Harbinger (2012 Series) #2
Title: Omega Rising Part Two
Writer: Joshua Dysart
Art: Khari Evans & Lewis LaRosa
Letters: Rob Steen
Colors: Ian Hannin & Moose Baumann
Cover Art: Arturo Lozzi
Editor: Warren Simons
Publisher: Valiant Entertainment
Since its relaunch earlier this summer, Valiant Entertainment has been firing on all cylinders. While Harbinger #2 is by no means a misstep, it may be the first book in the line to fall victim to the hype machine. Promised as being something that would send old-school Valiant fans a-twitter, the book tells a solid story, but isn’t quite the mindblower we were led to believe.
Peter Stanchek has been on the run from the Harbinger Foundation for some time now. Along with his best friend (a mental case) and the girl he’s got a crush on (and who he’s used his powers on to force her to be with him), he now finds himself trapped by the very people he’s been fleeing. This issue sees a fateful confrontation between Peter and Toyo Harada, the architect of all his miseries… or is he.
The good thing about the new Valiant is, not unlike DC’s New 52 or the early days of Marvel’s Ultimate line, things are familiar enough that we have certain expectations, but have changed enough that it’s still reasonable for the writers to use those expectations against us, subvert them, and go in a different direction. This issue does that, and does it well. Is it enough of a subversion to make me recoil in shock and run away, though? No, no it isn’t.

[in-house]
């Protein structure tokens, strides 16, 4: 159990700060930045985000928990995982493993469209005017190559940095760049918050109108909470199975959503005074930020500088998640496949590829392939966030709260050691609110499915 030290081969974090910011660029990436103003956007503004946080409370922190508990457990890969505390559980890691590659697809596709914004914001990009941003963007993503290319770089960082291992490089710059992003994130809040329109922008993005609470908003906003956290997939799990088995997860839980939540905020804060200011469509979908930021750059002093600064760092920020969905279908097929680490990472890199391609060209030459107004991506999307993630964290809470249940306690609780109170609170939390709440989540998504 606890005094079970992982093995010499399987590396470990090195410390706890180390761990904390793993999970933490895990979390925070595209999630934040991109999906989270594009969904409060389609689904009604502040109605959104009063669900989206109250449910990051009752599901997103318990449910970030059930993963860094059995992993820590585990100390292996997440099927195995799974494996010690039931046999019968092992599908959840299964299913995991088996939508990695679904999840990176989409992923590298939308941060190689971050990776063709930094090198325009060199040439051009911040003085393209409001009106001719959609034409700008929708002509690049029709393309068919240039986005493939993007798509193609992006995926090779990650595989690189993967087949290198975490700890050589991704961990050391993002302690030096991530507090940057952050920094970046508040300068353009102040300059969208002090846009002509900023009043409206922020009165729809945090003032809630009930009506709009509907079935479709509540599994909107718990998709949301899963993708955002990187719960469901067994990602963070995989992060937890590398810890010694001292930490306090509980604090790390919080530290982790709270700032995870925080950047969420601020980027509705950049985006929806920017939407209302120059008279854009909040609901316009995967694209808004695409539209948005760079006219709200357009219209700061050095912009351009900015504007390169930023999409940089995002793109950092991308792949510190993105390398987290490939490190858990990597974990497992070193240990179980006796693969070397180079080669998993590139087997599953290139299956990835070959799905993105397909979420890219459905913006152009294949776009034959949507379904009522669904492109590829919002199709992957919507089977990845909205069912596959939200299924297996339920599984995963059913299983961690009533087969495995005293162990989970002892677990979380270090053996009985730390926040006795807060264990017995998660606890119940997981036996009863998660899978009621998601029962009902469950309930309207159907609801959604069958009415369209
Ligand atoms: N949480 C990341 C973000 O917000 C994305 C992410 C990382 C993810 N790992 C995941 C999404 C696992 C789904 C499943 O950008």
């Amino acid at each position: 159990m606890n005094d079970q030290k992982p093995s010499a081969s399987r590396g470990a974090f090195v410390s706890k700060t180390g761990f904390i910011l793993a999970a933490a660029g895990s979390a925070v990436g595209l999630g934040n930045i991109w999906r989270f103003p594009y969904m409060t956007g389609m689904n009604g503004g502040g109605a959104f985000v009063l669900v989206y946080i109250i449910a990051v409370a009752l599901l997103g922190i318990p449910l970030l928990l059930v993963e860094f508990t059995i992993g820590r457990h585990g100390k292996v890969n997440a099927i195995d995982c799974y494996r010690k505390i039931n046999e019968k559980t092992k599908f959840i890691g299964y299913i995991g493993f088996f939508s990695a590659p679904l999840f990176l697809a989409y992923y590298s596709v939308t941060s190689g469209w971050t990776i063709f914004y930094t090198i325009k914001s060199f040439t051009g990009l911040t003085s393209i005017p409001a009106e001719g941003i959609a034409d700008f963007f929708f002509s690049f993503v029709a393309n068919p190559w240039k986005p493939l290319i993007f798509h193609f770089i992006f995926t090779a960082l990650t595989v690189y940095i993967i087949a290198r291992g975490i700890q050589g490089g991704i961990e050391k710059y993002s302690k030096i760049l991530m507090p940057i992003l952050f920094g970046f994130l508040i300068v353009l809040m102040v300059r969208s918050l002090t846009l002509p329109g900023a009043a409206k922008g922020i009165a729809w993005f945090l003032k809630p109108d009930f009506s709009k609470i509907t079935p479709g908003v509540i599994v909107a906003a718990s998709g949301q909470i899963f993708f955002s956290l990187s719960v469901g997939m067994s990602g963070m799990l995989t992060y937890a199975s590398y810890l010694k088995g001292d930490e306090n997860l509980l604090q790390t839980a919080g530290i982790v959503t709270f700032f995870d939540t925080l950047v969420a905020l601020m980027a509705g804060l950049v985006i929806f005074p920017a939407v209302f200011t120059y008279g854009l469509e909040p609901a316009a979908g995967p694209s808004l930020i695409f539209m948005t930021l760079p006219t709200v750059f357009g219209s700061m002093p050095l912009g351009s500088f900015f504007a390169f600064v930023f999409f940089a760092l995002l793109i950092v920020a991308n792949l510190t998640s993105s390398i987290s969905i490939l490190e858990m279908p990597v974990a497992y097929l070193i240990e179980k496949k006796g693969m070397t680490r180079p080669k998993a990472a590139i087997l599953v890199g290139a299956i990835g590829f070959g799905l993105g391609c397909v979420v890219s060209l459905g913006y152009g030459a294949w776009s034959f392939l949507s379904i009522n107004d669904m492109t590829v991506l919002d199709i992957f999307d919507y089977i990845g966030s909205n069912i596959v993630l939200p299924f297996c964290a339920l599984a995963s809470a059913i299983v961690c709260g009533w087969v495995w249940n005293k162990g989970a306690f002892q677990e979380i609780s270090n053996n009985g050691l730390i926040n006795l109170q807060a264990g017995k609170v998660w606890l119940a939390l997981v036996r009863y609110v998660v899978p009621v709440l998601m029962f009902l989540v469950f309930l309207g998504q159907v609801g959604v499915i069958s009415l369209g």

The story works, fortunately. Peter faces up to some of his sins and pays the price for them, and in such a way that you’ve got to question whether one of the members of our cast is going to come back at all. Then again, perhaps that’s just par for the course in this new world – totally new ideas, totally new paths, somewhat familiar characters. I’d be okay with that.
Evans, LaRosa, Hannin and Baumann are doing a good job here on the artwork. As I think I’ve noted elsewhere, they’re making a good effort to make these characters look fairly realistic. They aren’t the perfect action figures or pin-up models that so many superhero comics feature, and in that way, they’ve actually got far more character than a lot of those other creations. The opening pages are perhaps the most striking, with colors that really set the tone perfectly and set the prologue apart from the rest of the issue.
Perhaps most striking – as it should be – is the cover. It’s a small moment that actually fits well into the issue itself, aside from just being a bizarre image that takes you by surprise. And thanks, Valiant, for actually using word balloons on covers – most publishers these days, it seems, are afraid of such a simple device, but when it’s done well, it adds a lot.
Good issue, and perhaps if I hadn’t had my expectations raised it would even have been great.